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April 19, 2015 / 30 Nisan, 5775
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Telling It like It Is

The defacto infallibility of "gedolim" alienates “both those who were brought up frum and especially for those who were not.”
gedolim

(The) overinflated claim of near perfection and infallibility of the Gedolim I believe is not only incorrect it a major cause for the alienation of many Jews; both those who were brought up frum and especially for those who were not.

Many people on the right will dispute this statement. They will say it’s not true and explain that it isn’t that they believe that the Gedolim are infallible. Of course they aren’t. Infallibilty of a human being is not a Jewish concept. Of course they are human and can make mistakes.

But…! (wait for it…) Since they are the greatest people of the generation, they are the ones to be most believed. They have the most credibility. Why would they listen to anyone of lesser stature who might contradict their words?

The problem with that is of course that they end up being infallible in practical application – if not in theory. The result – among many other things – is that this defacto infallibility alienates “both those who were brought up frum and especially for those who were not.”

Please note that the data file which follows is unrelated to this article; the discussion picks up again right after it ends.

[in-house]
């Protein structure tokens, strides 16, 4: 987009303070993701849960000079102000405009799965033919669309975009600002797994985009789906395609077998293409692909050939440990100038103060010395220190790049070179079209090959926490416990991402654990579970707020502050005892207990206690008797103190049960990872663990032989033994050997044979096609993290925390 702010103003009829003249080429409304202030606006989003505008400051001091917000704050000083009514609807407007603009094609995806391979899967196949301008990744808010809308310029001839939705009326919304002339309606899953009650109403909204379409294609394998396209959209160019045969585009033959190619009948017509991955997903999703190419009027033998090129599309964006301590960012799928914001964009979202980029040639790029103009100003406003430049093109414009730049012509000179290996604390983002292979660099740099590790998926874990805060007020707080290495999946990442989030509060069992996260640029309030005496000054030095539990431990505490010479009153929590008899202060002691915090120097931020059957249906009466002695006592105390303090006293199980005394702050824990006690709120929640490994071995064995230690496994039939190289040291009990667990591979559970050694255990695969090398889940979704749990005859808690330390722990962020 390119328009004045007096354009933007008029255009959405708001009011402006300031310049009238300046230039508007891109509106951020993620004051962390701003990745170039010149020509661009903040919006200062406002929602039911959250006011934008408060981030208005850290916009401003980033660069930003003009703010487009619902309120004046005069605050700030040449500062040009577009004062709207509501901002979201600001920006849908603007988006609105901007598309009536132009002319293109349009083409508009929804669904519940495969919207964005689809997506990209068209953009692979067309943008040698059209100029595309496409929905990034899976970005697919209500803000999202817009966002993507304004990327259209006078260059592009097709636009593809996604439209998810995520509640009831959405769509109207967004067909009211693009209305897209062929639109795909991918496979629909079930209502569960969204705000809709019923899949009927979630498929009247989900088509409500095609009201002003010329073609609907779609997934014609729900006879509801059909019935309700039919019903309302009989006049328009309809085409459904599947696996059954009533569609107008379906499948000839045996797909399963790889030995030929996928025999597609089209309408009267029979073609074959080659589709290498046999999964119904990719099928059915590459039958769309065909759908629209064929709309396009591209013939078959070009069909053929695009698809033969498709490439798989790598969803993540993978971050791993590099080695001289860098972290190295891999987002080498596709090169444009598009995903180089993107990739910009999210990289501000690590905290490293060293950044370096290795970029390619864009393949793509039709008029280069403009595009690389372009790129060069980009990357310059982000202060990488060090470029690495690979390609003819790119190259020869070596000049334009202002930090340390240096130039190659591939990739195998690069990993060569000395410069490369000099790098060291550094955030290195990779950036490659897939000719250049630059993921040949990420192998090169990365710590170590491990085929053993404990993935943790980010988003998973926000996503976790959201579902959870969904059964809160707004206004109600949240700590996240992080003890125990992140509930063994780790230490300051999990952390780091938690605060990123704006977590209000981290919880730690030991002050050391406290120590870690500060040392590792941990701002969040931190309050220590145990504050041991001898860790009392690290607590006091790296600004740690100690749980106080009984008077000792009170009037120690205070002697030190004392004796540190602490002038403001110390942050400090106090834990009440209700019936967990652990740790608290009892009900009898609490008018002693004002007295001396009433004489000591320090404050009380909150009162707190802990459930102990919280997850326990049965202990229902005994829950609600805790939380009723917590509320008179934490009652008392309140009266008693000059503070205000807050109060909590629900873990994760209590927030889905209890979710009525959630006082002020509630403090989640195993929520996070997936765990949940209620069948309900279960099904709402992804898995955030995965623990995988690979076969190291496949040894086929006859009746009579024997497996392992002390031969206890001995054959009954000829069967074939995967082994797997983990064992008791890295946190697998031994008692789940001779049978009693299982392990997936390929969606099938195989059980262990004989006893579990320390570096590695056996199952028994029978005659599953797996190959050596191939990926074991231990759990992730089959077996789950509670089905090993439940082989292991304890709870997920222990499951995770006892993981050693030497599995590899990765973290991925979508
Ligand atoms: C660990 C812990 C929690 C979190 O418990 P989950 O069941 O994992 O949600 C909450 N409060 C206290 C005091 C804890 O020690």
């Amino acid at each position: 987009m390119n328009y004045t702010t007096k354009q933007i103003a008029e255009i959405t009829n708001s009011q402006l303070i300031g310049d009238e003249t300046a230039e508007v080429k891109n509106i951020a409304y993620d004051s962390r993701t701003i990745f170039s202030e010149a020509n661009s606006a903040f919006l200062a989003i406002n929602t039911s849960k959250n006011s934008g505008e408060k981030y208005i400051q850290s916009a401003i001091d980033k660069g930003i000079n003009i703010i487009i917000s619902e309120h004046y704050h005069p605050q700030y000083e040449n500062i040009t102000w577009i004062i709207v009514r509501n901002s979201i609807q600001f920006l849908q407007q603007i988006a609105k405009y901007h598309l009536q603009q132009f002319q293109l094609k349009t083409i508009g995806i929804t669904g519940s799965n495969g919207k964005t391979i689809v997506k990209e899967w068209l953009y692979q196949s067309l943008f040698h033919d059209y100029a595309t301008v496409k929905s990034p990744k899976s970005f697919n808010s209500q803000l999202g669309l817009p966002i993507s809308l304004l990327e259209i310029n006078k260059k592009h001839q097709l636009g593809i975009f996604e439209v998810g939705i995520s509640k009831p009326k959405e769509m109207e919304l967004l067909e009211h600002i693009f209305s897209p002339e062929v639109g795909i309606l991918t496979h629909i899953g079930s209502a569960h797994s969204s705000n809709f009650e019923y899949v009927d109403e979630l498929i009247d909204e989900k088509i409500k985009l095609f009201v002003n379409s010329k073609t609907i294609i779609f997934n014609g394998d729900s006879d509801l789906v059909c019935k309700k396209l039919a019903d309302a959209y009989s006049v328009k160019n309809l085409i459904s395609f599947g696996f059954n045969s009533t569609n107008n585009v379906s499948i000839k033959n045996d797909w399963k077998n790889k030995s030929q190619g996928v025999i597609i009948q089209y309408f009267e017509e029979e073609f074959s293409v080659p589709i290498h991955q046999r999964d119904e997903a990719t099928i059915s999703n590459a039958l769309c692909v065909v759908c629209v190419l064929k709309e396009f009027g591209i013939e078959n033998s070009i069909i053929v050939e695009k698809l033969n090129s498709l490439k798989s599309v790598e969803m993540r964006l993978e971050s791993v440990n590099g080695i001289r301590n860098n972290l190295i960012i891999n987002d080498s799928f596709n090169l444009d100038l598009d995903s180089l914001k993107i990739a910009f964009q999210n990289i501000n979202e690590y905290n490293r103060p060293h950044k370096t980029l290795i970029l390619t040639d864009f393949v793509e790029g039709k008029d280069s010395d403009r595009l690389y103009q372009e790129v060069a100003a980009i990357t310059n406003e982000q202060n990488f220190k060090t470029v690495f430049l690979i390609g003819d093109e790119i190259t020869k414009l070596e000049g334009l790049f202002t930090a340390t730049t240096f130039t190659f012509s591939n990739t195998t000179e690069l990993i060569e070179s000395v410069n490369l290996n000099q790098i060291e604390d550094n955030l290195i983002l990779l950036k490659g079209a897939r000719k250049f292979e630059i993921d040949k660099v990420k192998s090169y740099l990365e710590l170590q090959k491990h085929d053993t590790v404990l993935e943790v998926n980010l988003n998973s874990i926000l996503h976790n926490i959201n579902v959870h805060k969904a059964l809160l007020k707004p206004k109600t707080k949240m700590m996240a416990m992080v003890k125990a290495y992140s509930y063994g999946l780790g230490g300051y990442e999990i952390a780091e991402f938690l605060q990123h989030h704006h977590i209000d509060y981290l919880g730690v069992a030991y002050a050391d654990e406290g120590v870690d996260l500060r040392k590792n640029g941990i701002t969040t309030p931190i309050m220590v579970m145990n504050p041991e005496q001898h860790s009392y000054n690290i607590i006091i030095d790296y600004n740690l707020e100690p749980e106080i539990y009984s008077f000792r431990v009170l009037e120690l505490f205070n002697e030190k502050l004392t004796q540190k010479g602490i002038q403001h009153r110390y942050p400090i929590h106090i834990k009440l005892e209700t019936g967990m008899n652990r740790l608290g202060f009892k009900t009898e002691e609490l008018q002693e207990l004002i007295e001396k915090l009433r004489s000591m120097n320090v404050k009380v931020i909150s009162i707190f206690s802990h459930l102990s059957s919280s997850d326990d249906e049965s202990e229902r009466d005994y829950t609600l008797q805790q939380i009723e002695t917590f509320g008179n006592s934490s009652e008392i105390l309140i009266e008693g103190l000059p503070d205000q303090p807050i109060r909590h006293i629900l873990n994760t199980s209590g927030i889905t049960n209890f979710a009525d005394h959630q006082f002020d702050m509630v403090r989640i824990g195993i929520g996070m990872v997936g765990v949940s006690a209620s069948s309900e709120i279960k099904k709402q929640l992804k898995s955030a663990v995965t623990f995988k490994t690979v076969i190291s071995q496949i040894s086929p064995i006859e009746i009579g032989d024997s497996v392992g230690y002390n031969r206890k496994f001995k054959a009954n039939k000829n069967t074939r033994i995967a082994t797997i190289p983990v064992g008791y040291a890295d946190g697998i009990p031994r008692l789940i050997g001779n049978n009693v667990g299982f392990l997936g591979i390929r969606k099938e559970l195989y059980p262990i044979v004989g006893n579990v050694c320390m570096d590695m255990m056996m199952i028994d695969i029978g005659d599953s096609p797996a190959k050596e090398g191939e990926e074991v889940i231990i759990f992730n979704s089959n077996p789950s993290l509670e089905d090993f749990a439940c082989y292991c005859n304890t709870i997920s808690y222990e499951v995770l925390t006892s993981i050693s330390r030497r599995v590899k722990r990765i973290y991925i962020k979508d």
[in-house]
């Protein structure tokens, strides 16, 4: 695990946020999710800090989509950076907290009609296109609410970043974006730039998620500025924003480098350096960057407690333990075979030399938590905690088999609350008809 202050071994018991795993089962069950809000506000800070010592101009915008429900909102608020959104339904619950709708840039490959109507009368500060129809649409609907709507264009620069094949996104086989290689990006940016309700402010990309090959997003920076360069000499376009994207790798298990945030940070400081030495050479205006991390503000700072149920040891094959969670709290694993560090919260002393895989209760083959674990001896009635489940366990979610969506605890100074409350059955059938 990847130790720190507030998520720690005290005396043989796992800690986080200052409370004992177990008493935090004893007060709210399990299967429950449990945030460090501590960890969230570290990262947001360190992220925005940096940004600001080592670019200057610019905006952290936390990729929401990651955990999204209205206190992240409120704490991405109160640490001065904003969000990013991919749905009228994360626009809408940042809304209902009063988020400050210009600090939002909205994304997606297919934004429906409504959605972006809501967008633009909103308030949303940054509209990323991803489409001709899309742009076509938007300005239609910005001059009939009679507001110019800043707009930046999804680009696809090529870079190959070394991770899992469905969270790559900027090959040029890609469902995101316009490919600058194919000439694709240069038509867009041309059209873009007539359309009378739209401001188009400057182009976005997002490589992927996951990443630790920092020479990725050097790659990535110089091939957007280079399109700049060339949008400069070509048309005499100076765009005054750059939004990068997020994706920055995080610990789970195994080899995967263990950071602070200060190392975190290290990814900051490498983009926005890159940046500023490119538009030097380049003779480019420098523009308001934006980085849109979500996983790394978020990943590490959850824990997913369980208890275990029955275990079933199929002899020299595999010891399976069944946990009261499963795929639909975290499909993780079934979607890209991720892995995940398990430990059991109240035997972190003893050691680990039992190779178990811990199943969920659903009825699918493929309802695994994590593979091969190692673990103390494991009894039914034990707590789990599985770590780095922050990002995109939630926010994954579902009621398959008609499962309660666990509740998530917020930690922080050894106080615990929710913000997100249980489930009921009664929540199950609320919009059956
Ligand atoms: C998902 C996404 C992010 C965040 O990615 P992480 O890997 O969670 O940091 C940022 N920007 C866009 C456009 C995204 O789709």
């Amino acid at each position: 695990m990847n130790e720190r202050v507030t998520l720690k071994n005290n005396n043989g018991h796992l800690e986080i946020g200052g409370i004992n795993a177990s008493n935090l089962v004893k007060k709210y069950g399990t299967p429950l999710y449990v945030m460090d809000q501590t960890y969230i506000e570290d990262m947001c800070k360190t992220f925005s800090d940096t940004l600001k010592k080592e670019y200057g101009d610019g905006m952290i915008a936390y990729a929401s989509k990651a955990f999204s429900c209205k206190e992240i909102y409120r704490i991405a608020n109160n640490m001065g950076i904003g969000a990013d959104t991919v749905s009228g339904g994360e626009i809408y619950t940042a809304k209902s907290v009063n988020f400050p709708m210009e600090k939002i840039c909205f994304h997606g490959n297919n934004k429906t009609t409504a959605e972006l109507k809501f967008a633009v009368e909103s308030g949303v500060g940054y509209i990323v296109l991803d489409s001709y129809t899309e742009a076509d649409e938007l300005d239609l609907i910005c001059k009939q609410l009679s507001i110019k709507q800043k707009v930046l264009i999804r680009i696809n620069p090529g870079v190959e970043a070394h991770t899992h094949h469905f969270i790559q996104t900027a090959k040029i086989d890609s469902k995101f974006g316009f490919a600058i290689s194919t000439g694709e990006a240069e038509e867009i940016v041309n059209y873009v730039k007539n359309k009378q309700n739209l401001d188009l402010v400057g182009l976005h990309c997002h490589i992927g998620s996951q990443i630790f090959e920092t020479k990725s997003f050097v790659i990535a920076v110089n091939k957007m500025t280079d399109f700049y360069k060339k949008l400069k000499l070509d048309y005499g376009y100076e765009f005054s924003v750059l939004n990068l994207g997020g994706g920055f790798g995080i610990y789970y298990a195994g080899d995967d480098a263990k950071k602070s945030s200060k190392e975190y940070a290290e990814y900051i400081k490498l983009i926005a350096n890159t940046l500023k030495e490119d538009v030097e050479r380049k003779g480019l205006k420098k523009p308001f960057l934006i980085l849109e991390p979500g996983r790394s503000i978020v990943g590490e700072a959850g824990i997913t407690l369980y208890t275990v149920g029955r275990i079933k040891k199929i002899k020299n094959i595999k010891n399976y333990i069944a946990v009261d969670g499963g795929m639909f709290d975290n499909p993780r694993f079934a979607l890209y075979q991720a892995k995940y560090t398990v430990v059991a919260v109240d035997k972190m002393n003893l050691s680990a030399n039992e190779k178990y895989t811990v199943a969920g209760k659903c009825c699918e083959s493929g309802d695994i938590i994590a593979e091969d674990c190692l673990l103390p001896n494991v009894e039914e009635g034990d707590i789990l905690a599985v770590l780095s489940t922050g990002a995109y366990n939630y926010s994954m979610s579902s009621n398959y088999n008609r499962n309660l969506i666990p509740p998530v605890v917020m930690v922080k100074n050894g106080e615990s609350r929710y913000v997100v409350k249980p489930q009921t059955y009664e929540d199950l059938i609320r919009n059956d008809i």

When I have made statements like the one in the opening paragraph I have been accused of going against Daas Torah and bashing Gedolim. Something that puts me outside the pale of Orthodoxy – at least as the right wing defines it. How dare I have the Chutzpah to disagree with a Gadol? Do I know more than him? If for example he believes the right thing to do is report sex abuse to a rabbinic committee for approval instead of to the police, how dare I ignore them and report it to the police?!

How often have we heard when a prominent person, perhaps even a rebbe or a rabbi is accused of the ‘unspeakable’ we suddenly hear a chorus of supporters coming forward to claim, “I know this man well. He is a Talmid Chochom and a Frum Yid, there is no way he engaged in the horrific acts you are accusing him of committing.